UK: In-House Procurement Not Covered By EU Rules

Last Updated: 12 February 2011
Article by Susan Hankey, Siobhan Costello and David Marks

On 9 February 2011, the Supreme Court issued its judgment in the Brent London Borough Council case, overturning the Court of Appeal on the application of the Teckal exemption for "in-house" procurement.

The Supreme Court held that the European Court of Justice's (ECJ) exemption for in-house contracts in its Teckal judgment did apply to the award of contracts by London local authorities for primary insurance services to a body which was owned, financed and set up by the local authorities for the sole purpose of providing such services to the local authorities.

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The case centred on whether the Public Contracts Regulations 2006 (the 2006 Regulations) applied to a local government shared service vehicle. In 2006 and 2007 various London local authorities set up a shared service vehicle called the London Authorities Mutual Limited (LAML).

Under LAML the authorities agreed mutually to insure each other against various classes of risk. The purpose was to reduce the cost of insurance premiums for each authority and improve the standard of risk management generally.

Prior to joining LAML, Brent London Borough Council (Brent) had issued an invitation to tender for the provision of insurance for which Risk Management Partners (RMP) submitted a tender. However, when Brent LBC became a participating member of LAML, it abandoned the procurement procedure. RMP challenged this decision claiming a breach of the 2006 Regulations.

The High Court allowed RMP's claim, ruling that Brent had breached the 2006 Regulations and dismissed its defence that the award of the contract to LAML could be regarded as an in-house award. Brent appealed and its appeal was dismissed by the Court of Appeal. Brent and RMP have subsequently settled the claim for damages.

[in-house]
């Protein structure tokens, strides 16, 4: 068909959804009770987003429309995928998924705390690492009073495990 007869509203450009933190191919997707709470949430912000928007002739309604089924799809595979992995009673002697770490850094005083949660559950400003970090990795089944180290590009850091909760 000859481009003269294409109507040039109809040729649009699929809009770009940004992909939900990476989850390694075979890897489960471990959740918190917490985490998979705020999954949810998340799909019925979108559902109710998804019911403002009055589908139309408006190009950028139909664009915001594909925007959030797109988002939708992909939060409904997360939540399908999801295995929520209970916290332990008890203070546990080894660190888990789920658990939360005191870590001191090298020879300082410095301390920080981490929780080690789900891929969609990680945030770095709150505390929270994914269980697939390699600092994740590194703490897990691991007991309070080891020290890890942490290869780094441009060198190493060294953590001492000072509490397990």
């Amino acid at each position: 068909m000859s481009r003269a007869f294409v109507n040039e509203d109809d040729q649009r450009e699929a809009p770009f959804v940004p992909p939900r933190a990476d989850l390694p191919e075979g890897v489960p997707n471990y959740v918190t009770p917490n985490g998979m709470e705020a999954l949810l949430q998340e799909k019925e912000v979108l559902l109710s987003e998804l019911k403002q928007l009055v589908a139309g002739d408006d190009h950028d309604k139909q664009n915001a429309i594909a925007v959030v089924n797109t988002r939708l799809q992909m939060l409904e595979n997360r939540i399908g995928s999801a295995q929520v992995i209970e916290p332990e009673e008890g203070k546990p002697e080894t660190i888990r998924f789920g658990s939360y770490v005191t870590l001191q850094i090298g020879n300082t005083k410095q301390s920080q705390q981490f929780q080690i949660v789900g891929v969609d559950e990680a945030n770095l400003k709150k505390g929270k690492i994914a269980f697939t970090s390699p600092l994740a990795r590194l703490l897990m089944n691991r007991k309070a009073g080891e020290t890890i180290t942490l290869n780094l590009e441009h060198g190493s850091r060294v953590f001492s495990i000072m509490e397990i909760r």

However, Harrow London Borough Council, another member of LAML, appealed to the Supreme Court on the issue of principle relating to the application of the 2006 Regulations.


The Supreme Court's decision centred on a principle laid down by the European Court of Justice (ECJ) in Teckal srl v Comune de Viano (C107/98) (the "Teckal exemption").

The Teckal exemption provides that, in certain circumstances, the award of a contract by one public body to another separate legal person will not require competitive tender.

The Teckal exemption comprises both a 'control test' and a 'function test'. Firstly, the local authority must exercise control over the person to whom the contract is proposed to be awarded which is similar to that which it exercises over its own departments. Secondly that person must carry out the essential part of its activities with the controlling local authority or authorities.

Supreme Court judgment

The appeal to the Supreme Court concerned three questions in principle:

  1. Does the Teckal exemption apply to the 2006 Regulations at all?
  2. Does the Teckal exemption apply to contracts of insurance?
  3. For the Teckal exemption to apply, must the control which the contracting authority exercises over the contractor be exercised by that authority individually or is it sufficient that it could be exercised collectively, together with other local authorities?

In relation to the first question, the Supreme Court confirmed that the Teckal exemption does apply in English law to the 2006 Regulations.

In response to the second question, the Supreme Court held that the Teckal exemption is available in respect of contracts of insurance. It did not matter that insurance was not a service that the local authority could provide for itself.